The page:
What all is included in the DC load current a transformer sees? - diyAudio
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Old 12th April 2013, 01:47 AM   #1
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Default What all is included in the DC load current a transformer sees?

That's the question.

Not including heater currents.

My understanding- could be way off, I'm sure- anode DC currents and screen currents for all tubes, as you see on the datasheet graphs. This would seem to be the bias point values at quiescence. As the anode voltage approaches 0, the screen current increases. As the bias point shifts, either due to cathode bias, or overdrive conditions forcing it towards the center, the anode DC current changes.

Basically it seems to be the things the power supply is supplying- not any of the AC action.

?
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Old 12th April 2013, 02:17 AM   #2
gootee is offline gootee  United States
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Unless you also have another power supply, your power supply supplies everything except the input signal. And the input signal usually supplies almost no power.

In a power amplifier, the small input signal only controls the "current valve", whether it's a tube or a transistor. The control signal can be thought of as changing the resistance of the device's main channel, allowing a larger copy of the input signal to be created, as current, which flows through the main channel of the device. (And the current almost all comes from the power supply reservoir capacitors.)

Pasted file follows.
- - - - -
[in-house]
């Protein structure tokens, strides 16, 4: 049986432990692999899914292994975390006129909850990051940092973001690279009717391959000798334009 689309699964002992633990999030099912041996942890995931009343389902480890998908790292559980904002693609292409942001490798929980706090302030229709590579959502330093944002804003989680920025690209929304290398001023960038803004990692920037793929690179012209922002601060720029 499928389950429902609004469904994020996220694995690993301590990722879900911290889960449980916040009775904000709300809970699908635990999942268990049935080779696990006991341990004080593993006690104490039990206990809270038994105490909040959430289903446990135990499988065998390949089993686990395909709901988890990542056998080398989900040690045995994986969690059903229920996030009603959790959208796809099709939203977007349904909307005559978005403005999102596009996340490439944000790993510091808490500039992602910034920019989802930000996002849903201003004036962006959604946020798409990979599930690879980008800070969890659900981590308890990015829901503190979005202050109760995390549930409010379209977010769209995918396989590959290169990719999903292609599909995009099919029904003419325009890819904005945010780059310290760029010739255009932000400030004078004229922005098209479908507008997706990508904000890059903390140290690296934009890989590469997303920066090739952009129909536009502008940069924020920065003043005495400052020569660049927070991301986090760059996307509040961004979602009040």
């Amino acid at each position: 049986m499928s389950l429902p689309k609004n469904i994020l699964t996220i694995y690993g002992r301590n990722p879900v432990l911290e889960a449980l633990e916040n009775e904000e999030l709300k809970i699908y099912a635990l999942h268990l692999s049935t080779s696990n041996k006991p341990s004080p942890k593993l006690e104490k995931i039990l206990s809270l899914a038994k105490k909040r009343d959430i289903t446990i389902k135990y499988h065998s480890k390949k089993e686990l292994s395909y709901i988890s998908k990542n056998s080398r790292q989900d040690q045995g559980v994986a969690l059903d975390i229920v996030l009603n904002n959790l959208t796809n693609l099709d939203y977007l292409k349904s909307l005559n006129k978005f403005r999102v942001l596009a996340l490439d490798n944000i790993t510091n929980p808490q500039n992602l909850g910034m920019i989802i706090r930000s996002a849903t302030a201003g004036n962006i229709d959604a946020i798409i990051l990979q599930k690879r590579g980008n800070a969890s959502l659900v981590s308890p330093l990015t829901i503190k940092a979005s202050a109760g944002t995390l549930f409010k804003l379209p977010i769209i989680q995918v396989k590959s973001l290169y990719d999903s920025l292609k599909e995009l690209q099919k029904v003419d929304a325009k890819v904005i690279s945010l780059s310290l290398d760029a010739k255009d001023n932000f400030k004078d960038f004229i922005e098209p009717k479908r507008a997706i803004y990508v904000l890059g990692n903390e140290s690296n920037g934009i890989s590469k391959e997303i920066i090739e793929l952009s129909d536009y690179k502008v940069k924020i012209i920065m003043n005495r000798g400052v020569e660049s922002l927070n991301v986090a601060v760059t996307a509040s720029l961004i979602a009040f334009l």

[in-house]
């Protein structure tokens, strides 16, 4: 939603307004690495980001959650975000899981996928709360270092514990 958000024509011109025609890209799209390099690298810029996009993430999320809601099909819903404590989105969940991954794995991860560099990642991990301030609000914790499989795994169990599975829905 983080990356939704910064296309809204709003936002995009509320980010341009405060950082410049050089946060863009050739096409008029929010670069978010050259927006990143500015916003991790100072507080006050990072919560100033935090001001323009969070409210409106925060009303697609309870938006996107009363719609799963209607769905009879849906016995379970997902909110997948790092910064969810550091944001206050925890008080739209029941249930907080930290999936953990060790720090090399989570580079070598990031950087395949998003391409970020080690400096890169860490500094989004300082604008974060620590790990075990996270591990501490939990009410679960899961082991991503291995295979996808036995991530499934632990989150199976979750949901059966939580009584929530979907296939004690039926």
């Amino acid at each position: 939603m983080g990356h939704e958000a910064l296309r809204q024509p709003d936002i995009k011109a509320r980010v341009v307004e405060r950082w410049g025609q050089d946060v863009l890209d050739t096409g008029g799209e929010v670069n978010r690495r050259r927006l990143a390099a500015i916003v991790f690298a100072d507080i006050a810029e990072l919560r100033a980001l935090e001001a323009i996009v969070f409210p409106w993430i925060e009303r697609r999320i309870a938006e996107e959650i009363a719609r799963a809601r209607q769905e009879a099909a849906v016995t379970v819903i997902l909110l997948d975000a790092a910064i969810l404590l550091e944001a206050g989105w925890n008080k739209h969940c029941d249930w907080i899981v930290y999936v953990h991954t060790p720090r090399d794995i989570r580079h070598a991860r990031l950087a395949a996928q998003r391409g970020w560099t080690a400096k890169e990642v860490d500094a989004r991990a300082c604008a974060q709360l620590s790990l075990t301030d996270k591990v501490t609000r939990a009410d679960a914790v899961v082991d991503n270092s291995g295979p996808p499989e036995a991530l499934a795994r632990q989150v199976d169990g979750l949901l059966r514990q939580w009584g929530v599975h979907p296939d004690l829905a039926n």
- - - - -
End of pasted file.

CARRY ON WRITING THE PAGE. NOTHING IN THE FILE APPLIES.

So yeah, the "AC action" comes straight from the power supply. But it's always as CURRENT. We try to hold the supply's voltage constant, so that the same change in channel resistance called for by the input signal will always produce the same change in the output current. That's "linearity". But often we can come up with a circuit topology that will compensate for supply voltage changes, meaning that they have some PSR (power supply rejection).
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Old 12th April 2013, 11:43 PM   #3
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Thank you, that helps my understanding quite a bit.

How do I go about calculating the DC load of a super simple valve amp?

I have load line charts of al the valves, operating points and all that, and a pretty clear idea of maximum current values as indicated on the charts. How do I translate all that into a solid number I can use to choose capacitors etc?

Thank you!
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